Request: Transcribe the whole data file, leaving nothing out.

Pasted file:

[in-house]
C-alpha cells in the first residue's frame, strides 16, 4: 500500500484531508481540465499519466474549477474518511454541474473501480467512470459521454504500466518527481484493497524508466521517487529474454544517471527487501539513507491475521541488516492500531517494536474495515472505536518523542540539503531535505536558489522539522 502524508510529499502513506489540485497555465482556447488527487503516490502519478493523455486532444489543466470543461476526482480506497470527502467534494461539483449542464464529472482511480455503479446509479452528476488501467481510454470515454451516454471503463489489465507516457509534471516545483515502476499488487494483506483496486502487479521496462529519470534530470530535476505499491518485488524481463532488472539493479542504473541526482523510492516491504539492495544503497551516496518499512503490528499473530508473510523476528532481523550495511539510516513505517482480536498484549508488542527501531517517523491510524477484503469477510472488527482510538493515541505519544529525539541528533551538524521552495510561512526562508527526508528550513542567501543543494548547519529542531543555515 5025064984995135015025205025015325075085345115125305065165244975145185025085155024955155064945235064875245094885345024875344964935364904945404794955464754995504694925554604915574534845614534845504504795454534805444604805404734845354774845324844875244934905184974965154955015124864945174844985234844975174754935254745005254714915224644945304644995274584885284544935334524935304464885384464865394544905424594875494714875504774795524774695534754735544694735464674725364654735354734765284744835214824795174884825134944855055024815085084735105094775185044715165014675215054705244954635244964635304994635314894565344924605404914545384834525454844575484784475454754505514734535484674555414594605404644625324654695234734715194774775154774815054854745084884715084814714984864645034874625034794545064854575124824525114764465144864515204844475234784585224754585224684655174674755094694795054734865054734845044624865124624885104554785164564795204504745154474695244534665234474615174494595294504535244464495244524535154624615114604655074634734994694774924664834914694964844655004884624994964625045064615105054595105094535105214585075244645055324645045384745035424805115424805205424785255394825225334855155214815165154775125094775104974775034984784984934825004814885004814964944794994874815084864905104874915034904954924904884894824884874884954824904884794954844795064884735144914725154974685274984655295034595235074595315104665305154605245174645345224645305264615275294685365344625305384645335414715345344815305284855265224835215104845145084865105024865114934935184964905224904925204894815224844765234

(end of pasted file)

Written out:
[in-house]
C-alpha cells in the first residue's frame, strides 16, 4: 500500500484531508481540465499519466474549477474518511454541474473501480467512470459521454504500466518527481484493497524508466521517487529474454544517471527487501539513507491475521541488516492500531517494536474495515472505536518523542540539503531535505536558489522539522 502524508510529499502513506489540485497555465482556447488527487503516490502519478493523455486532444489543466470543461476526482480506497470527502467534494461539483449542464464529472482511480455503479446509479452528476488501467481510454470515454451516454471503463489489465507516457509534471516545483515502476499488487494483506483496486502487479521496462529519470534530470530535476505499491518485488524481463532488472539493479542504473541526482523510492516491504539492495544503497551516496518499512503490528499473530508473510523476528532481523550495511539510516513505517482480536498484549508488542527501531517517523491510524477484503469477510472488527482510538493515541505519544529525539541528533551538524521552495510561512526562508527526508528550513542567501543543494548547519529542531543555515 5025064984995135015025205025015325075085345115125305065165244975145185025085155024955155064945235064875245094885345024875344964935364904945404794955464754995504694925554604915574534845614534845504504795454534805444604805404734845354774845324844875244934905184974965154955015124864945174844985234844975174754935254745005254714915224644945304644995274584885284544935334524935304464885384464865394544905424594875494714875504774795524774695534754735544694735464674725364654735354734765284744835214824795174884825134944855055024815085084735105094775185044715165014675215054705244954635244964635304994635314894565344924605404914545384834525454844575484784475454754505514734535484674555414594605404644625324654695234734715194774775154774815054854745084884715084814714984864645034874625034794545064854575124824525114764465144864515204844475234784585224754585224684655174674755094694795054734865054734845044624865124624885104554785164564795204504745154474695244534665234474615174494595294504535244464495244524535154624615114604655074634734994694774924664834914694964844655004884624994964625045064615105054595105094535105214585075244645055324645045384745035424805115424805205424785255394825225334855155214815165154775125094775104974775034984784984934825004814885004814964944794994874815084864905104874915034904954924904884894824884874884954824904884794954844795064884735144914725154974685274984655295034595235074595315104665305154605245174645345224645305264615275294685365344625305384645335414715345344815305284855265224835215104845145084865105024865114934935184964905224904925204894815224844765234